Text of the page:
Rusty Nail: a reflection: Rev. Ted Hicks- October 26th


Psalm 126

In its original form, this Psalm reflected the experience of Hebrew exiles in Babylon/Persia finally able to return to their homeland a generation later. In this contemporary paraphrase from “Psalms for Praying” (Continuum Press 2002), Nan Merrill universalizes the experience of displacement, longing, and homecoming.

When the Divine Lover enters the human heart, all yearnings are fulfilled!
Then will our mouths ring forth with laughter, and our tongues with shouts of joy.
Then will we sing our songs of praise to You, O Beloved of all hearts.
For gladness will radiate out for all to see;
so great is your Presence among us.

Restore us to wholeness, O Healer,
like newborn babes who have never strayed from You. May all who sow in tears reap with shouts of joy!
May all who go forth weeping, bearing seed for sowing, come home to You with shouts of joy, leaving sorrow behind.

A Time of Silence for Centering and Reflection

 From your life experience, how do you relate to the themes of displacement, longing, and homecoming?  What is “home” in Nan Merrill’s version of this psalm?


A rusty nail. A four-inch rusty nail. Long enough to be called a spike? I don’t really know much about that sort of thing. But my father did.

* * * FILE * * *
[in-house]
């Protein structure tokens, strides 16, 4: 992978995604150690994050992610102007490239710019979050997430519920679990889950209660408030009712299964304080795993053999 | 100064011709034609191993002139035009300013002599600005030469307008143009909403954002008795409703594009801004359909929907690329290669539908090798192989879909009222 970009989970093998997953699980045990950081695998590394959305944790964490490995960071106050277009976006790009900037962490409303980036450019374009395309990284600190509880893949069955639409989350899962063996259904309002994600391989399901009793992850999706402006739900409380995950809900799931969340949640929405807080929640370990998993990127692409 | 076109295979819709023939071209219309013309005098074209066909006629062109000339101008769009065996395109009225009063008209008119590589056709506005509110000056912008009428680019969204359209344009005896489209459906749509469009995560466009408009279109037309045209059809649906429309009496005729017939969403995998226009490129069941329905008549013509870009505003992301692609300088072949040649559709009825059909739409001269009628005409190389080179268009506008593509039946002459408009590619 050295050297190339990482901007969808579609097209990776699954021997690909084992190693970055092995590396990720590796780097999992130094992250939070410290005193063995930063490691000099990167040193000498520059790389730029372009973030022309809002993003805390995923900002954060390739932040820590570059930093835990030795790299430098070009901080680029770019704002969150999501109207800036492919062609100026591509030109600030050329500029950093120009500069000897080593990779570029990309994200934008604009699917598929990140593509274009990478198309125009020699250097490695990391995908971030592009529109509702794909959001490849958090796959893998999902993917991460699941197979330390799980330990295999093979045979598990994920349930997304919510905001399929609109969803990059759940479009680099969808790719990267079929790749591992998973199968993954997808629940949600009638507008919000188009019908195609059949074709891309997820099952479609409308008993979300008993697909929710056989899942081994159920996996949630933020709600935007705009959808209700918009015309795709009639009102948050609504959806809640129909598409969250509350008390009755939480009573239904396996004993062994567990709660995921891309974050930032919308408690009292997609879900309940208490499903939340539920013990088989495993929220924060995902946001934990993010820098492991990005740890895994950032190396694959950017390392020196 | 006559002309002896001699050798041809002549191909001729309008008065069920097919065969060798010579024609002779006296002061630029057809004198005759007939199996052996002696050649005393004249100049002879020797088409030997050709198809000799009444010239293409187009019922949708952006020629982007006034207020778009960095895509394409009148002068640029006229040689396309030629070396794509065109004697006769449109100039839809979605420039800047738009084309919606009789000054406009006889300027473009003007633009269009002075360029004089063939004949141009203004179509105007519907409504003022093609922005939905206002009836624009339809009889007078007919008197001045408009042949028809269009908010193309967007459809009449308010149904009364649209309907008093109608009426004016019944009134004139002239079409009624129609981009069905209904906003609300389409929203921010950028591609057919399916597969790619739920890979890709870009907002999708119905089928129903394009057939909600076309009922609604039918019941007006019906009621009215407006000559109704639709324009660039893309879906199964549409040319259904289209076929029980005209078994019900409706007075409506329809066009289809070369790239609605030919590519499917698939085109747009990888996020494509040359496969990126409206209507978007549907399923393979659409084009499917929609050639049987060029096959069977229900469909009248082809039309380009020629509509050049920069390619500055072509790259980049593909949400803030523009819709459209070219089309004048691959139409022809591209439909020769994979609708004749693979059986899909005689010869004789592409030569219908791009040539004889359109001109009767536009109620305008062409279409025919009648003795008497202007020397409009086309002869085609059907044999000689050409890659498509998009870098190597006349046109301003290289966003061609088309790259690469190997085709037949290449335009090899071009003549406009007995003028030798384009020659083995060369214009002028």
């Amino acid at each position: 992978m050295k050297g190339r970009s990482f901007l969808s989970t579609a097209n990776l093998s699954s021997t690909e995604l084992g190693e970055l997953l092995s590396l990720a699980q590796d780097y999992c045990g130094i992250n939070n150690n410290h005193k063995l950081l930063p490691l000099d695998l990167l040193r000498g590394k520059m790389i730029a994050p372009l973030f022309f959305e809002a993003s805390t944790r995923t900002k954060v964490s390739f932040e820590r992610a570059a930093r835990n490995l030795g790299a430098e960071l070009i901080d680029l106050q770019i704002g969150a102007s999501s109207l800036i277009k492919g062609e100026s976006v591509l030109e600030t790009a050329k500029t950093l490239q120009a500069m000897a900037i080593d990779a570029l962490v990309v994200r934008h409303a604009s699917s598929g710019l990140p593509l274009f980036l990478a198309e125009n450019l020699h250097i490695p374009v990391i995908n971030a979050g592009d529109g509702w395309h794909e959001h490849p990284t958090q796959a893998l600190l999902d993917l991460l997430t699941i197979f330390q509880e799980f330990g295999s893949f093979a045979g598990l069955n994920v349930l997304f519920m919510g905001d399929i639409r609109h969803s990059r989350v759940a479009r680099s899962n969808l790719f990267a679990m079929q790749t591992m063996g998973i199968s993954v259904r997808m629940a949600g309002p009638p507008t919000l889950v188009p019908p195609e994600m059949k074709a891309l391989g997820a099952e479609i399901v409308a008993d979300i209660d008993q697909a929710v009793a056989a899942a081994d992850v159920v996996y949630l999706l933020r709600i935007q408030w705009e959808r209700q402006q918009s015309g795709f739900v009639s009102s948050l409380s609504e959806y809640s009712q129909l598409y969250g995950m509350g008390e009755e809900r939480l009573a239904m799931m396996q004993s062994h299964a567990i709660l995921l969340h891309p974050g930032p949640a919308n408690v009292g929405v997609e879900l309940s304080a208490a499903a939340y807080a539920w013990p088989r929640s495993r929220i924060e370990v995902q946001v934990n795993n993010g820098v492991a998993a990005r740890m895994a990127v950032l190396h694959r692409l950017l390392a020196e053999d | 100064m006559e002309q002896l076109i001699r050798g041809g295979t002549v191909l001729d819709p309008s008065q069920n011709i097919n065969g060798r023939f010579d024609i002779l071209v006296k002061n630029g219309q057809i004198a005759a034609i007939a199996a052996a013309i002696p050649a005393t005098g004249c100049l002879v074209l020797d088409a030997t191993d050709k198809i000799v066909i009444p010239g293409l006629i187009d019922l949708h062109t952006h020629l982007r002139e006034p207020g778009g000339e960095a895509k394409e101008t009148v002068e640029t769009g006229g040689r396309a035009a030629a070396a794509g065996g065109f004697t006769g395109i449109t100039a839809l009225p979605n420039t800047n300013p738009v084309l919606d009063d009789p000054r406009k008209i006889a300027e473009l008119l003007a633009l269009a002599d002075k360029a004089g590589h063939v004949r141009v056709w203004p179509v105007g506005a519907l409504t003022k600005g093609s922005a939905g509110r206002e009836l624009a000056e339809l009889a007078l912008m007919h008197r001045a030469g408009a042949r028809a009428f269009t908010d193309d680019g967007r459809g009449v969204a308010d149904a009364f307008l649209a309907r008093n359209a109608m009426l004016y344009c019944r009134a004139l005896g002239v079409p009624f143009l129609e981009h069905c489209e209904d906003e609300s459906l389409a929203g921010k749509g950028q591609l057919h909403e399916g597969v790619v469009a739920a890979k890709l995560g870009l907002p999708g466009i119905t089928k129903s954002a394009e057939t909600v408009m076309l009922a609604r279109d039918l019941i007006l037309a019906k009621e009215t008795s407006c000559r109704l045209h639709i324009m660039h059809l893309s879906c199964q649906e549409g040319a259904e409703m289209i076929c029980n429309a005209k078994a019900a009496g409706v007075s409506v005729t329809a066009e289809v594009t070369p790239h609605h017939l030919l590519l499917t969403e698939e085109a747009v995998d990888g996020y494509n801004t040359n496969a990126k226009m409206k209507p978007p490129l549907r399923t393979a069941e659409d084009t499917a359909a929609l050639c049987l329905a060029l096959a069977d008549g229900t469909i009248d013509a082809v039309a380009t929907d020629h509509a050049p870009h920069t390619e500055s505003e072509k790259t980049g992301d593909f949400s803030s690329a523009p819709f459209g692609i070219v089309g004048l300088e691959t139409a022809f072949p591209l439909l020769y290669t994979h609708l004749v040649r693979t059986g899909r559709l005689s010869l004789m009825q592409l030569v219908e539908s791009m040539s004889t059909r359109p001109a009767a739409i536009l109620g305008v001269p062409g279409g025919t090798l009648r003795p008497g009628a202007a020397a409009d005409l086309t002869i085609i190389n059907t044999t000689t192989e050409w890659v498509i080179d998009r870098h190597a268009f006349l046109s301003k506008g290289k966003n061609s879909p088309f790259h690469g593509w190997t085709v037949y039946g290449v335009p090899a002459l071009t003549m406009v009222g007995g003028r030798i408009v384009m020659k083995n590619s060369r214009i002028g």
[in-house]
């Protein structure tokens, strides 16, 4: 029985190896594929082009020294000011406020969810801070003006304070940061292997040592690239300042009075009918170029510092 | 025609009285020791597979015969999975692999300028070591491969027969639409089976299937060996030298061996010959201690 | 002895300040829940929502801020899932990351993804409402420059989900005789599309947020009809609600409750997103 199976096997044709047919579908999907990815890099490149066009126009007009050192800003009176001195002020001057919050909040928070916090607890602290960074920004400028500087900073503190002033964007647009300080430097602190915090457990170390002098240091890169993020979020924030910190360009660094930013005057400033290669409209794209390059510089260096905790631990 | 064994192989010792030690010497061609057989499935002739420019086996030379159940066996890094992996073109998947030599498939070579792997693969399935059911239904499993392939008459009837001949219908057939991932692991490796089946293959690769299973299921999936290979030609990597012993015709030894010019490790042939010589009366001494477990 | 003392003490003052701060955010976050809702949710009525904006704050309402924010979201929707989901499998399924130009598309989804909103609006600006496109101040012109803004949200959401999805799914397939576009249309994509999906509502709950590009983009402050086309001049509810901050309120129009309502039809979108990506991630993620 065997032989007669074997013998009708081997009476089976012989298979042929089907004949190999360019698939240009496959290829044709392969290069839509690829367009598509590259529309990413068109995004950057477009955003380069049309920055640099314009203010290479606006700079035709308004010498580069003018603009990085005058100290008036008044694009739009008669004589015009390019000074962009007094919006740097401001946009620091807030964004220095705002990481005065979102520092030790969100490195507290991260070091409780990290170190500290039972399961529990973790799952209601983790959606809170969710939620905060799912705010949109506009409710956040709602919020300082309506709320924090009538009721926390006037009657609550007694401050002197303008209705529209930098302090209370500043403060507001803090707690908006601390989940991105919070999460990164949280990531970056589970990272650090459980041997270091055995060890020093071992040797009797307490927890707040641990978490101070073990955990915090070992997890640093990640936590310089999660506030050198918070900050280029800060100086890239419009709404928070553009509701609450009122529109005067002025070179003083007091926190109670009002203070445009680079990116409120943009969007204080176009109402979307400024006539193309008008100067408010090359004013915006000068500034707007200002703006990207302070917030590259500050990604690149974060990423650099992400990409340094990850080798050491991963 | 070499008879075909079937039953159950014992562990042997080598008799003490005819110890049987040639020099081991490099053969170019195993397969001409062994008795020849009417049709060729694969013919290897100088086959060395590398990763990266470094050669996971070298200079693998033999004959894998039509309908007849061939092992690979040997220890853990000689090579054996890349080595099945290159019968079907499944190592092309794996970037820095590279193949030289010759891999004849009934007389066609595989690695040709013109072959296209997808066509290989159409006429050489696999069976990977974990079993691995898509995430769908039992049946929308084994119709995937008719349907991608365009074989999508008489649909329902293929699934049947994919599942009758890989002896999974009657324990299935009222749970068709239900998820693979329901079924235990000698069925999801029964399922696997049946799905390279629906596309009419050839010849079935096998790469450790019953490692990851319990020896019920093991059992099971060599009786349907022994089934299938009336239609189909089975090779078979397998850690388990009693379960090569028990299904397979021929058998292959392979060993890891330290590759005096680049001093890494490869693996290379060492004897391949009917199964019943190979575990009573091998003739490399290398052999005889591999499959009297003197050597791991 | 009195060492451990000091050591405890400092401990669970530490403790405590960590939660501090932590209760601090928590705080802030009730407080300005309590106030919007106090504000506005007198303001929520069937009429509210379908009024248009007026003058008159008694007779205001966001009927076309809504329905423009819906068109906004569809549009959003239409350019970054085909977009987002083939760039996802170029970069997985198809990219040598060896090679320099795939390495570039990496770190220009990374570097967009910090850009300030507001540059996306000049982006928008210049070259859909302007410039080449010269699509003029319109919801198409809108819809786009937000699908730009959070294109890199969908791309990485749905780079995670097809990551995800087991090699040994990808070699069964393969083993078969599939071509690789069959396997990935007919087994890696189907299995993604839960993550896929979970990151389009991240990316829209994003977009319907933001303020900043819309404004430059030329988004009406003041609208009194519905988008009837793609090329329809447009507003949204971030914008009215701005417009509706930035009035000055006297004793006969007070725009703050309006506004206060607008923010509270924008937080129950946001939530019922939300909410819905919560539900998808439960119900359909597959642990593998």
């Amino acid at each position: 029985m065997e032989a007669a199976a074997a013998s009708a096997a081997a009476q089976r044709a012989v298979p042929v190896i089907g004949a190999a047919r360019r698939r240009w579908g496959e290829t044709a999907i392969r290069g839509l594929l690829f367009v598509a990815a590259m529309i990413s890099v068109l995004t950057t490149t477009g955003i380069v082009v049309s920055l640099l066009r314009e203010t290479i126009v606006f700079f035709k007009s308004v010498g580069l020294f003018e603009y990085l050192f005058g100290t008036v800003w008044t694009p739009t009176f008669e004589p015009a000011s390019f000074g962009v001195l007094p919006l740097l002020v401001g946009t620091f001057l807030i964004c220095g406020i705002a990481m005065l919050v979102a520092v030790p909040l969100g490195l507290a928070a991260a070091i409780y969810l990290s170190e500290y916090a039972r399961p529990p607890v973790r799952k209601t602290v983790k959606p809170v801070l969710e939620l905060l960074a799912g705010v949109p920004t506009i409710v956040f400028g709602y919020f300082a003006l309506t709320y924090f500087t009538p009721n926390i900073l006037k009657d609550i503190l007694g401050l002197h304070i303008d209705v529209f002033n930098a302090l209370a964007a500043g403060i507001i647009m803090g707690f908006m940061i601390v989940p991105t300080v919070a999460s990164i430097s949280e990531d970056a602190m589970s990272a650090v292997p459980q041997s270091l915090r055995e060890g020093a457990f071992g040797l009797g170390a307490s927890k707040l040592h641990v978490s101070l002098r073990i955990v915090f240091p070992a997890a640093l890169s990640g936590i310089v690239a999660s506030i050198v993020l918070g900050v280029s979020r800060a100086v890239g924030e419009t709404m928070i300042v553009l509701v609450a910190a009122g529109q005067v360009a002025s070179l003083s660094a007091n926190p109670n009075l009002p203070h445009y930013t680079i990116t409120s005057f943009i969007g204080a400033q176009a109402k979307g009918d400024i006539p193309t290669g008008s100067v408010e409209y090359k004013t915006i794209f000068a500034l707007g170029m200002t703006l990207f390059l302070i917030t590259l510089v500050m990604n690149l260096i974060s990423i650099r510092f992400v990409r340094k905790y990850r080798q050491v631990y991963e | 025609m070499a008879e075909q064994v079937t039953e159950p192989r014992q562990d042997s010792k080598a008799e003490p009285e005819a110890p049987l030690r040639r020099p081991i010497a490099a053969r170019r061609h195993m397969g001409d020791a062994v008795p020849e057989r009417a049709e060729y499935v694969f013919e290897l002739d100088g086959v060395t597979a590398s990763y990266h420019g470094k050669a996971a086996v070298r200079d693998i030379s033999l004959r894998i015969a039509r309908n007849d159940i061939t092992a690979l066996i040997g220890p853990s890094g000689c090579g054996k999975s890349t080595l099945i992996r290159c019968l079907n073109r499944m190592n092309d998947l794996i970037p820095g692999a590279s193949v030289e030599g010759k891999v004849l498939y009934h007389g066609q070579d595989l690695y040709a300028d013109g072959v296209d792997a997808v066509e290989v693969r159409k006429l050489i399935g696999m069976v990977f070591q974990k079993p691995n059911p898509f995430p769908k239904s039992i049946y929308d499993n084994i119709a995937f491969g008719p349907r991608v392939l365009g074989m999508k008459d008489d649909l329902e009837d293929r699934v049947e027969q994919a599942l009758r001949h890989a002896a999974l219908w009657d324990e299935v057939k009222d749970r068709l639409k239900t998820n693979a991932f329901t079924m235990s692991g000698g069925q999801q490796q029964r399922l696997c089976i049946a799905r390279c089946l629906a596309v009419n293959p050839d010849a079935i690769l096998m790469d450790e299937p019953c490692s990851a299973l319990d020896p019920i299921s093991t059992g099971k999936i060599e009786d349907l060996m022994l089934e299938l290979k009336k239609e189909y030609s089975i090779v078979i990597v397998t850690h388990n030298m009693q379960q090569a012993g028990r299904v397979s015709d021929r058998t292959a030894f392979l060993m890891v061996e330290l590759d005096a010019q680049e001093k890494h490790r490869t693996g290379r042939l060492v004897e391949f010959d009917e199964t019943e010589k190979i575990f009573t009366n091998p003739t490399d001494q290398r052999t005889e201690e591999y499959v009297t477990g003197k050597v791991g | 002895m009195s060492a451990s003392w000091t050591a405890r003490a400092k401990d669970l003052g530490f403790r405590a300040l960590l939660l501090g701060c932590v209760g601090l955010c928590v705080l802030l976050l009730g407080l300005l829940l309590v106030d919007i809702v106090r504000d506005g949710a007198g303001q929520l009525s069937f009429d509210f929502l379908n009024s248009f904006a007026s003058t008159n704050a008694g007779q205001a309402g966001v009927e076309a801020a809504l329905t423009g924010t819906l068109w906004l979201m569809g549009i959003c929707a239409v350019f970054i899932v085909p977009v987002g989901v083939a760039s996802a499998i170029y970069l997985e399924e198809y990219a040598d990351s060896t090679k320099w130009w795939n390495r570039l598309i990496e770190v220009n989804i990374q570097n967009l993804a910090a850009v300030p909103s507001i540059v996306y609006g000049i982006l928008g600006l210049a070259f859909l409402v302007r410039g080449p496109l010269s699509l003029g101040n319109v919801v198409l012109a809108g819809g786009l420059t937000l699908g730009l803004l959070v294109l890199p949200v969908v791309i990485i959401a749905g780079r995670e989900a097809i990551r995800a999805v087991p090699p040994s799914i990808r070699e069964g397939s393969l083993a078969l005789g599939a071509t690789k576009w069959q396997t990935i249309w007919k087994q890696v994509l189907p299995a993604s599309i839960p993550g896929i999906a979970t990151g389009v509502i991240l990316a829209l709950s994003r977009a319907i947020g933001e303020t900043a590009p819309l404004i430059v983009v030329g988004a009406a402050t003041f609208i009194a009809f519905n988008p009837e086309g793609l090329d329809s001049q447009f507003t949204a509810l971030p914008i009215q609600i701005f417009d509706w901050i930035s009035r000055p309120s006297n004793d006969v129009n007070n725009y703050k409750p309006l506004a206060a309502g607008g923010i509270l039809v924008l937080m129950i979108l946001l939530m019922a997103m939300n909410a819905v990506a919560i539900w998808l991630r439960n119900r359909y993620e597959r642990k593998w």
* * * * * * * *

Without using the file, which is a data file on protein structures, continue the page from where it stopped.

He was a fisherman first, leaving school in grade eight to row the skiff for his father. Coming originally from Newfoundland, my grandfather knew and passed on to my father all the skills needed to do whatever had to be done to forge a livelihood. Together, Grampa (Joe) and Dad (Jim) built a fish boat in their backyard in East Vancouver, the Joe-


Jim, then towed it down to the Burrard Inlet to launch it. Grampa made his living in the offseason as a carpenter and Dad, working beside him, mastered those skills too. So, when my parents married, they bought a piece of land up the coast near where Dad moored his boat and he built their first house there, using the shakes and timbers he split from the trees he felled to clear the yard site.

There is an official name now on that road just outside Gibsons but in those days it was called Honeymoon Lane and maybe some of the oldest-timers still remember it as that. It got that name because more than one young couple was starting out there as well. It was a tight little community, made closer by looking out for one another and the stories they told and lived. One of those stories is how neighbours worked together to clear the land and help build each other’s homesteads. Dad and Mom helped Bob and Lou, their nearest neighbours, both couples staying friends even after they eventually moved on to other places. Dad worked side by side with Bob, helping him build a log house in a clearing next door, not bothering to split the logs they cut out of the forest.